A Hedge Fund Calls for $4 Billion Payout From Japan's Kyoceraby and
Kyocera should sell giant KDDI stake, Oasis Management says
About half the proceeds should be returned to shareholders
A Hong Kong hedge fund stepped up its pressure on Kyocera Corp., calling on the Japanese electronics maker to pay back more than $4 billion to investors.
Kyocera should sell its 1.02 trillion yen ($8.3 billion) stake in phone carrier KDDI Corp. and give about half the proceeds to stock owners including his fund, Seth Fischer, chief investment officer at Oasis Management, said in an interview. Kyocera is the largest shareholder in KDDI and shares the same founder, Buddhist priest and billionaire Kazuo Inamori. Having such a large investment is equivalent to years of profits and too risky, according to Fischer.
As Prime Minister Shinzo Abe seeks to increase dialogue between investors and management and reduce so-called cross-shareholdings, funds such as Oasis are stepping in to test whether companies are prepared to heed this advice. Fischer won’t find an ally in Kyocera Chairman Emeritus Inamori, who told Bloomberg last month the investment in KDDI was a reserve against hard times and executives should say no to what he called selfish requests from shareholders.
“They should be selling that security and putting 100 billion to 200 billion yen of those proceeds into cash, which is about one or two years of Kyocera’s earnings, as a safety buffer,” Fischer, 43, said by phone from Hong Kong. “They should be investing 300 billion yen of that money in their existing growth businesses,” he said. “And the rest of their money, that they do not need, they should return excess cash to shareholders.”
Kyocera owned 12.8 percent of KDDI’s shares as of Sept. 30, according to the phone company’s website. The holding amounts to 46 percent of Kyocera’s market value and has a dividend yield of 2.2 percent. Kyocera’s shares yield 1.9 percent. Inamori founded Kyocera in 1959 and established one of the predecessors to KDDI in 1984. Kyocera’s shares fell 0.2 percent on Wednesday in Tokyo, against a 0.7 percent drop for the benchmark Topix index.
“Being an investor in Kyocera is being an investor half in KDDI and half in Kyocera,” Fischer said. “I’d prefer to take some of that capital and reinvest it in Kyocera."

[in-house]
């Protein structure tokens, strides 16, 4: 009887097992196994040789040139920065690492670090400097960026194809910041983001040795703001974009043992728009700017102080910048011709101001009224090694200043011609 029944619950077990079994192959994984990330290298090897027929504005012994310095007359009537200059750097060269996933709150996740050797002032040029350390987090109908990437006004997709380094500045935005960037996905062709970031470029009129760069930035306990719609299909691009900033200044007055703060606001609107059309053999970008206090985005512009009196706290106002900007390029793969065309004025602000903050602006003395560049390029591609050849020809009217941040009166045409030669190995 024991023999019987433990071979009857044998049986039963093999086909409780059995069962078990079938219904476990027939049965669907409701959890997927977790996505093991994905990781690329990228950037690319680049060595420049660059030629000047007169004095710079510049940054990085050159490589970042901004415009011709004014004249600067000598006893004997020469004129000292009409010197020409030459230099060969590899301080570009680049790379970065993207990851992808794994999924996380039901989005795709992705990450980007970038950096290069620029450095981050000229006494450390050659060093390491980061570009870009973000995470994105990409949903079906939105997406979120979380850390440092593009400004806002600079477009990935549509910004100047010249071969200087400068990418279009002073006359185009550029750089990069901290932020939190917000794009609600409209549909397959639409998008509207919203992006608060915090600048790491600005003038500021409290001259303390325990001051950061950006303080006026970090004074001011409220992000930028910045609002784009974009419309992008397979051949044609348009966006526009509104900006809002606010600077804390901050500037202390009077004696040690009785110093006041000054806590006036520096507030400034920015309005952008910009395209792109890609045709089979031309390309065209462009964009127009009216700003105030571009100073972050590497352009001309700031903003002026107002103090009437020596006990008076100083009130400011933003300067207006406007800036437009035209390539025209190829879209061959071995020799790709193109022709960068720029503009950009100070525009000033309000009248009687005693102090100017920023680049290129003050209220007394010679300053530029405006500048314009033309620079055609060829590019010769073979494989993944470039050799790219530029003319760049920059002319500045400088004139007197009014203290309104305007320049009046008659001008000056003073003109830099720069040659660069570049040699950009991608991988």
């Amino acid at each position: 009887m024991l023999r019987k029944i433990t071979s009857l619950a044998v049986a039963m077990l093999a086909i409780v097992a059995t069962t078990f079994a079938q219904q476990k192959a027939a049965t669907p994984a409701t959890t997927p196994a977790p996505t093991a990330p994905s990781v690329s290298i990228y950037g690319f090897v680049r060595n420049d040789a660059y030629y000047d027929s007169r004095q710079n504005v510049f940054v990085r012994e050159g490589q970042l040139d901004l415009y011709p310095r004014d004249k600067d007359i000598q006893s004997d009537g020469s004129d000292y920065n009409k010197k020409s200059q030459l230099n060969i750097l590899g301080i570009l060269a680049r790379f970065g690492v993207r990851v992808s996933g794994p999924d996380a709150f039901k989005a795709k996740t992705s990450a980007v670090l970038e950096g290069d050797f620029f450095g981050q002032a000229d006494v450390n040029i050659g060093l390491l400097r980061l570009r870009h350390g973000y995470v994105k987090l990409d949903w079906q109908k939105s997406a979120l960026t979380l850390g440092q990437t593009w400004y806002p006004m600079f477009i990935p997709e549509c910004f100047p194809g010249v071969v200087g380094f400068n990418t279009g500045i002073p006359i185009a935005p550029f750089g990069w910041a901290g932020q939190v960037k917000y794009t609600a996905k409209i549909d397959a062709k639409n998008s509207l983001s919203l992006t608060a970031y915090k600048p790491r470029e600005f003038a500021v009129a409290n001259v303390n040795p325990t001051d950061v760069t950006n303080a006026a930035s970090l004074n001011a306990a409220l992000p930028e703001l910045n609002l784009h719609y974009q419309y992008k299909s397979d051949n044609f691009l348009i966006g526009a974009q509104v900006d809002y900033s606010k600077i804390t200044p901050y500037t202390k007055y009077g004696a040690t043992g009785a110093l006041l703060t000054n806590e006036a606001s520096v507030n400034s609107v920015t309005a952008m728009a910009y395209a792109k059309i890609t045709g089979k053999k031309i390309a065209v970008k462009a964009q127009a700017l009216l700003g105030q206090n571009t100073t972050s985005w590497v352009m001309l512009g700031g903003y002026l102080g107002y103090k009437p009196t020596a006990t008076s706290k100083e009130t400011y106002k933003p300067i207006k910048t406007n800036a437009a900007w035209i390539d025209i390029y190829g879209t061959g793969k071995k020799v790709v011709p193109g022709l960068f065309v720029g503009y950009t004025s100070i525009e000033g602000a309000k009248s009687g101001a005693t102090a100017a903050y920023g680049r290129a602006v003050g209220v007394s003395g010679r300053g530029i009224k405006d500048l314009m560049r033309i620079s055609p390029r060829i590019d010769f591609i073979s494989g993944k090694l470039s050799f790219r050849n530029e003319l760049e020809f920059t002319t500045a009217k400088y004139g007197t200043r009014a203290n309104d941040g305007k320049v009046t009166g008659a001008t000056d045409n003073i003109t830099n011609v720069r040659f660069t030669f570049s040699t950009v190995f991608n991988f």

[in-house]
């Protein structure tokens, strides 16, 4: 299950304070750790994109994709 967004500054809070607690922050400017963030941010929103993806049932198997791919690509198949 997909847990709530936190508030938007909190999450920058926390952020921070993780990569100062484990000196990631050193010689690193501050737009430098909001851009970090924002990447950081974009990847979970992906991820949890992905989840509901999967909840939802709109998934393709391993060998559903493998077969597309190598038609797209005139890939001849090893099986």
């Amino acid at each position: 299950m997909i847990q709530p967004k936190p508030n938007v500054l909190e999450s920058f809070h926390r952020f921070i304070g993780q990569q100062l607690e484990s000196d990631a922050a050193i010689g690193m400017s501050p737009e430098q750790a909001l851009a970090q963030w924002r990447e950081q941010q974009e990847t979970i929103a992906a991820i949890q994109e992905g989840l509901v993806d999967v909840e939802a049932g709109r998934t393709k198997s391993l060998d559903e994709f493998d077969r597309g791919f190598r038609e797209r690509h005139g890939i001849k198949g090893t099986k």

His fund said it owned about 1 percent of Kyocera’s voting rights in March, according to a letter to investors obtained by Bloomberg earlier this year. Oasis doesn’t disclose its assets under management. The fund has 50 percent to 60 percent of its money in Japanese equities, Fischer said. He’s betting Abe’s governance overhaul will make companies more capital efficient and investor friendly, and says he’s the most bullish on Japan in many years.
The nation’s corporate governance code, started in June, says companies with stakes in other listed companies that aren’t held purely as investments should examine the economic rationale annually, considering both risks and returns, and explain it to shareholders.
“Kyocera can’t comment on individual listed stocks, and its policy and standards for cross-shareholdings are already in the corporate governance report,” Elly Yoshikawa, a Kyoto-based spokeswoman for Kyocera, said by e-mail.
Kyocera holds certain shares to help business relationships and make profits from the holdings, the company said in its latest such report. Investments are sold if they don’t make economic sense, it said.
Fischer, who called for operational changes at Nintendo Co. before they were unveiled in March, says he dislikes being called an activist and prefers the term “engaged investor." He’s doing what Abe’s government expects of shareholders by having robust discussions with management, he said.
Japan has about 85 trillion yen in cross-shareholdings, according to an estimate by UBS Group AG in September. Such investments accounted for about a third of the stock market in 1991 and have since dropped to about one-tenth, according to Nomura Holdings Inc. The nation’s three largest banks unveiled targets for cutting the holdings this month, their firmest commitment yet.
“Cross-shareholdings are a license to laze,” said Nicholas Smith, a Tokyo-based strategist at CLSA Ltd. “They are a clear demonstration of a calculated and cynical disregard for shareholders and a lackadaisical attitude towards returns that ultimately picks the pockets of employees and society as a whole. Of course they should be sold.”
Fischer, who served in the Israeli army prior to entering finance, says his fund isn’t seeking a quick buck. He’d be just as happy if Kyocera invested all the KDDI proceeds in parts of its business with attractive growth prospects, he said. The caveat is executives must be able to find good uses for the money.
Japan Inc. will probably face more investor proposals in the 2016 shareholder-meeting season, and money managers will consider their votes more carefully to meet standards started last year, according to Fischer. He declined to rule out Oasis attempting a proxy fight at Kyocera’s meeting if the company doesn’t consider selling its KDDI shares.
“Everything is on the table,” he said. “As a shareholder you think about the best long-term interests of the company.”